You may use different names than these; throughout our documentation, we often assume you are using these names. For example, if you use OIT Wireless Service on-campus, but a private wireless network at a cafe, you might choose to create locations named Wireless Only - OIT and Wireless Only - Cafe.
Apple does not document the default settings it creates when you create a new location. It appears these settings may be the same as the Automatic location that originally comes with Apple OS X, although we do not know if the settings vary depending on the Macintosh hardware you are using and any ports connected to a network at the time you create the location.
If you need to create additional locations, repeat the steps above.
You need not immediately create all the locations you might eventually need; you may choose to create just the location(s) you need initially, then return to this procedure in the future when you need to create other locations.
If there are any locations you will not be using (for example, perhaps you have decided not to use the Automatic location), delete them to avoid confusion. You may do so by selecting the Edit Locations... command from the Location pop-up menu. The Locations sheet will appear, listing all location names. For each location you wish to delete, select the location name, then click the - (minus) button. When you are done deleting locations, click the Done done button to dismiss the sheet. Finally, click Apply in the Network pane to save your changes.
At this point you have one or more locations created, but have not yet configured them properly for use with the campus network. (When you create a new location, its initial configuration has settings that are usually inappropriate for use with the campus network. For each location, you will need to configure it appropriately, as described in the next section.
Any location you create, as well as the Automatic location, begins initially with a default configuration. The initial configuration is usually not appropriate for use with the campus network. You should reconfigure the location (even the Automatic location) appropriately for use with the campus network.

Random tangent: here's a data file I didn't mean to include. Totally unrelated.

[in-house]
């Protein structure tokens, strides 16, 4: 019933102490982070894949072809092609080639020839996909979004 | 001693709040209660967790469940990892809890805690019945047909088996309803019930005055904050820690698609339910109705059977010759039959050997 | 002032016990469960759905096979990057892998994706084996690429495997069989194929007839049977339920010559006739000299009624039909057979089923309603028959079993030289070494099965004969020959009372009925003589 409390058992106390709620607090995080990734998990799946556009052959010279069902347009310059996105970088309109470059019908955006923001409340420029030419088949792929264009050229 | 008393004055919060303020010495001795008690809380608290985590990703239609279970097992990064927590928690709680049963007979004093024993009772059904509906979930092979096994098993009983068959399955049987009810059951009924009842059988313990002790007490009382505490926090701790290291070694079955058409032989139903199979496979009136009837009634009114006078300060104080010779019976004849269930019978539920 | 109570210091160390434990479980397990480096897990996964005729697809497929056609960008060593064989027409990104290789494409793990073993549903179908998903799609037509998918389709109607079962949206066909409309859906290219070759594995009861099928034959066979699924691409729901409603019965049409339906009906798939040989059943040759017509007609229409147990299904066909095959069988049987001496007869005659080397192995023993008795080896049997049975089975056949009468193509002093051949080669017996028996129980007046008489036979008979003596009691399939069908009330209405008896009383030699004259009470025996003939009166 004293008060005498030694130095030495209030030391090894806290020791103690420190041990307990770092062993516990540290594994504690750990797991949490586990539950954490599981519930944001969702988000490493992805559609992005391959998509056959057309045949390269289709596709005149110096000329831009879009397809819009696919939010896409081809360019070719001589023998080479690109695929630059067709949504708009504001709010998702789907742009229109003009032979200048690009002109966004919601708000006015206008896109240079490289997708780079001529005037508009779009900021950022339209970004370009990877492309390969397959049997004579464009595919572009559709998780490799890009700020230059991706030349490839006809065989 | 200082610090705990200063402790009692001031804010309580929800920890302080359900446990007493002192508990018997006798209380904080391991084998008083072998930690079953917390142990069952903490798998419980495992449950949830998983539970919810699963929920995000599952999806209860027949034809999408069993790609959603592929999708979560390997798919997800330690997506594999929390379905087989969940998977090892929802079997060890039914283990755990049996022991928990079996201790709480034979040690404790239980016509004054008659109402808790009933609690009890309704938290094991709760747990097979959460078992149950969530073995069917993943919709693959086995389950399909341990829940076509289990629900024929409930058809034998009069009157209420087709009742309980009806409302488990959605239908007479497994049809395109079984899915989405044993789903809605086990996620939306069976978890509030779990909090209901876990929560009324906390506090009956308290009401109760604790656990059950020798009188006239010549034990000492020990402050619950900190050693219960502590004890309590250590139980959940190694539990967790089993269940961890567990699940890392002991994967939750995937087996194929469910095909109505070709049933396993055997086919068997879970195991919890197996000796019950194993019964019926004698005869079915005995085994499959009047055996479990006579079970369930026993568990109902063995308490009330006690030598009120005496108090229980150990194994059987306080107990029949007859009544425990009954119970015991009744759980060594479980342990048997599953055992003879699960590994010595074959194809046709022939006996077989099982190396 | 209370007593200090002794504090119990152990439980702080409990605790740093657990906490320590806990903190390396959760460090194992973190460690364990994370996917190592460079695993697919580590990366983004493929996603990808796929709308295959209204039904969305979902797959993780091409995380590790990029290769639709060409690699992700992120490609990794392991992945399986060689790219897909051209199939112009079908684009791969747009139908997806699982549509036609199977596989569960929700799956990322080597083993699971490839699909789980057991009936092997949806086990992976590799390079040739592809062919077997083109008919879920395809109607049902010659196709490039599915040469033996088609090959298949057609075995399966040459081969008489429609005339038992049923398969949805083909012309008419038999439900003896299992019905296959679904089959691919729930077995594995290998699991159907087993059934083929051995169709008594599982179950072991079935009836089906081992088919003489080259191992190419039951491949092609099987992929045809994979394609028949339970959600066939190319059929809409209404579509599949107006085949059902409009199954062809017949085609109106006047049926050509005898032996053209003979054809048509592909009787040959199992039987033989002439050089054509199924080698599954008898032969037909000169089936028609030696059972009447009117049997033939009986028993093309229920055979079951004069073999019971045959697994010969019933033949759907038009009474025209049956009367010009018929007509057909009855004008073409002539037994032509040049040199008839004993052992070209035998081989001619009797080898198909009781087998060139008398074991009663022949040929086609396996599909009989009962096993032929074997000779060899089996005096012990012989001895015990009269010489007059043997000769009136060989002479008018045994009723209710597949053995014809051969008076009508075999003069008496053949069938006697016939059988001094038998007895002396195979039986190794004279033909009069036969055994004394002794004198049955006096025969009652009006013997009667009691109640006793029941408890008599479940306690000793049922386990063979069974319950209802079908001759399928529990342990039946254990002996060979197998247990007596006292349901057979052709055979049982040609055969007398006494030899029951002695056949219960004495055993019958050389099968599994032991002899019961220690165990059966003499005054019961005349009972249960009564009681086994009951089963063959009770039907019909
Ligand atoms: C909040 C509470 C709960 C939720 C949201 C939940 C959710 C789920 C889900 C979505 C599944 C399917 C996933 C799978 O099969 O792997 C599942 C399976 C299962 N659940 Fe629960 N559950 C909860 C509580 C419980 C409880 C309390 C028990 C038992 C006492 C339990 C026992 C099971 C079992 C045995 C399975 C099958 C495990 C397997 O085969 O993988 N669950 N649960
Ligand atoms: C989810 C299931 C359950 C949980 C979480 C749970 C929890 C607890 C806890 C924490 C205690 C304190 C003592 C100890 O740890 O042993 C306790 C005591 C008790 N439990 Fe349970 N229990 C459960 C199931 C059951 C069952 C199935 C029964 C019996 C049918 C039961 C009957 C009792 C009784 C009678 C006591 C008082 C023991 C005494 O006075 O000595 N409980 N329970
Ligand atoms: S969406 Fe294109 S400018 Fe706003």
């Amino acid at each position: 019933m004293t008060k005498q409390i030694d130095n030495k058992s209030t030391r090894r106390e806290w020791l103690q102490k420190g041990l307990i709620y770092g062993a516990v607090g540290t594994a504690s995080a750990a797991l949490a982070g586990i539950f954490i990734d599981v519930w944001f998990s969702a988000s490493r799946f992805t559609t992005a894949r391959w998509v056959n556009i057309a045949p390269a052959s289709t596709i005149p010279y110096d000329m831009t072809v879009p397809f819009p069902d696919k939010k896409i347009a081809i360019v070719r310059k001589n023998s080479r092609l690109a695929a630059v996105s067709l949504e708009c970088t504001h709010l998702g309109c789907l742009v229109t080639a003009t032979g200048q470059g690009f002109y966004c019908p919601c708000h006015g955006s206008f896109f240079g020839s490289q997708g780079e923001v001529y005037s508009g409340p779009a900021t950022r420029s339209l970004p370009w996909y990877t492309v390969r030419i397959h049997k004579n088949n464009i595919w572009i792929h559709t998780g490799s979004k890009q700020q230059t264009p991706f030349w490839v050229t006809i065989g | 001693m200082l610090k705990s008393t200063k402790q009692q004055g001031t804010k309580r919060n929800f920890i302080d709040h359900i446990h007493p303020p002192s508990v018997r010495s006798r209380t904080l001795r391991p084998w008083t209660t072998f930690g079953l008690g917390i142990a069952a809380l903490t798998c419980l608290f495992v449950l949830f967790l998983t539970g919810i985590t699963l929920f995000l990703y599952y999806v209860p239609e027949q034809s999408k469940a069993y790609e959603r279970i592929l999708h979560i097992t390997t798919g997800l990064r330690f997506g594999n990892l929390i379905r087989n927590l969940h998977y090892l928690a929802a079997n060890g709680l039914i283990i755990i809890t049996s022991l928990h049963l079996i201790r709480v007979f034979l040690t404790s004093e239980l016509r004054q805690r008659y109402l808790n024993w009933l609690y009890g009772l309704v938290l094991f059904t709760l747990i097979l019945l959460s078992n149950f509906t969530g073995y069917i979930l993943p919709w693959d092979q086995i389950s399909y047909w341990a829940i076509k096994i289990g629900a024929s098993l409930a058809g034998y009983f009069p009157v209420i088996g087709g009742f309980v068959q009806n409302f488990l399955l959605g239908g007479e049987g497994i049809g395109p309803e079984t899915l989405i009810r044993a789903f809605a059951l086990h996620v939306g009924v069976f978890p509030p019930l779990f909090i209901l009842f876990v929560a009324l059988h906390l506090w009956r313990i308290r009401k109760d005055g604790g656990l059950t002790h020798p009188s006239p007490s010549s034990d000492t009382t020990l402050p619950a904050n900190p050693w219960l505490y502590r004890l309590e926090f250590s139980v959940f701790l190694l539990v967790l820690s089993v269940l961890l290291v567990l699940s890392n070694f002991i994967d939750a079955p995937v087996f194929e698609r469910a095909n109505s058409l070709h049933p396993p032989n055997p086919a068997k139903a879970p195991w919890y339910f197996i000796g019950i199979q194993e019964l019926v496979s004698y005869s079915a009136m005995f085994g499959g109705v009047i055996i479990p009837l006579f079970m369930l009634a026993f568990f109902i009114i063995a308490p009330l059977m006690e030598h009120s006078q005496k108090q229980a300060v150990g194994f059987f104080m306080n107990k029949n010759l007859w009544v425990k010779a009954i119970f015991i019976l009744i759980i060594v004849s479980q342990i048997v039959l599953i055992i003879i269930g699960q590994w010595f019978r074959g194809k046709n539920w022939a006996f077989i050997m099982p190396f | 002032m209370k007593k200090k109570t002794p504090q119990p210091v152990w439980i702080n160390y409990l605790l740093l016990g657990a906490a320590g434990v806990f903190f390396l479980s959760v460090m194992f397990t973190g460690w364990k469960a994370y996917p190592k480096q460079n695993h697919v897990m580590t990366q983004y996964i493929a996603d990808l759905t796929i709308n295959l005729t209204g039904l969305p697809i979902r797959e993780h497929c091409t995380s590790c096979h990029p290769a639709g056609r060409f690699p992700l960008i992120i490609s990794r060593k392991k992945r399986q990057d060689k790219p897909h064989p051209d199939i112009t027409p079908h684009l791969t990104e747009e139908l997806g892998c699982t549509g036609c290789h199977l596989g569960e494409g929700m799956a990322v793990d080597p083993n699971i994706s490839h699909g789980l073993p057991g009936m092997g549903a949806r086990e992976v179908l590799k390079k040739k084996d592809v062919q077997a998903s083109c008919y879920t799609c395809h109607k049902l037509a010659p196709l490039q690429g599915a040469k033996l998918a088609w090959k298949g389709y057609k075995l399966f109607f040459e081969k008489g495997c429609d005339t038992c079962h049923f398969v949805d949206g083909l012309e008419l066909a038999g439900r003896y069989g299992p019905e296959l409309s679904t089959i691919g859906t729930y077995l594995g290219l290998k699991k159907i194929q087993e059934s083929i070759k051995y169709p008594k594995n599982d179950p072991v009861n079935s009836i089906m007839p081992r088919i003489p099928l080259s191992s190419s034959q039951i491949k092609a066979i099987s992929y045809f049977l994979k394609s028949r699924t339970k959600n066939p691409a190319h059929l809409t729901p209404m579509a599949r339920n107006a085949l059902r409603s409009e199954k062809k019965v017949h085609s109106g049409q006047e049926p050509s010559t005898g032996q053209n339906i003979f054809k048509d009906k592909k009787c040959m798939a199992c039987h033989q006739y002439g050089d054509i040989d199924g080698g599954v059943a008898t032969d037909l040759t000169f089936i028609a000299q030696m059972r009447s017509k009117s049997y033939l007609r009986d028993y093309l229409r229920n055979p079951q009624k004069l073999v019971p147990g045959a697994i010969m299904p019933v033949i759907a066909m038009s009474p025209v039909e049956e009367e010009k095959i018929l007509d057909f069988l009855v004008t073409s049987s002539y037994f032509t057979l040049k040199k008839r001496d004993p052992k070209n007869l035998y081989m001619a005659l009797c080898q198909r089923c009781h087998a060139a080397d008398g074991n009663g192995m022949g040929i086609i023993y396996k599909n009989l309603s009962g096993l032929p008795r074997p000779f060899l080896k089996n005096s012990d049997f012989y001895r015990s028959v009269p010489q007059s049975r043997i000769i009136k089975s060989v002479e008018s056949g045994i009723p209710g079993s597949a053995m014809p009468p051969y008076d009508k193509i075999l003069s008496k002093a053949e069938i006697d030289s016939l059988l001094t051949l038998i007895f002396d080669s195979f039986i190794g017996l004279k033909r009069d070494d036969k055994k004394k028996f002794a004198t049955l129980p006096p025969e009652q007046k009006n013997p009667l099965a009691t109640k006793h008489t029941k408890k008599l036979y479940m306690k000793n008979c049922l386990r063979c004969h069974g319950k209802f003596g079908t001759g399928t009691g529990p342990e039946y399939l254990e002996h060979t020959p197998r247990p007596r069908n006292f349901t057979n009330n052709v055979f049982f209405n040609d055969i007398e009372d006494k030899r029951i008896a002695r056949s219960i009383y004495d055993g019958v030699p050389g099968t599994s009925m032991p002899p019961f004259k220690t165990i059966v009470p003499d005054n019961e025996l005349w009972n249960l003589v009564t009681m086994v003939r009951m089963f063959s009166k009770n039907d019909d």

For each location, configure it as follows:
Confusingly, OS X refers to the items in this list as services, rather than as network ports or network interfaces.
Some common names of network ports include Ethernet (for an Ethernet interface built into the Mac's motherboard), Wi-Fi (for an 802.11 Wireless interface), Thunderbolt Ethernet (for an Ethernet interface provided by a Thunderbolt Ethernet adapter), FireWire (for a FireWire interface built into the Mac's motherboard), Display Ethernet (for an Ethernet interface built into an attached display), and Thunderbolt. If your device has more than one Ethernet port, those ports may be named Ethernet 1, Ethernet 2, etc.
If your Mac has a third-party network port, the port's name may be less intuitive. If you find the name unintuitive, you can give it a better name; select it from the list, then choose the Rename Service... command in the Action (gear) pop-up menu below the list, and enter a new name for the network port.
In addition to displaying the name of each network port, the list may also indicate whether the port is Connected, Not Connected, Inactive, Not Configured, Off or in some intermediate state.
Each port in a location is designated as Active, Inactive, or Off. The Mac tries to use ports designated as active, but does not use use ports designated as inactive or off. Ports designated as inactive or off are clearly marked with the word Inactive. or Off, respectively. Those that are designated active are not explicitly marked with the word Active.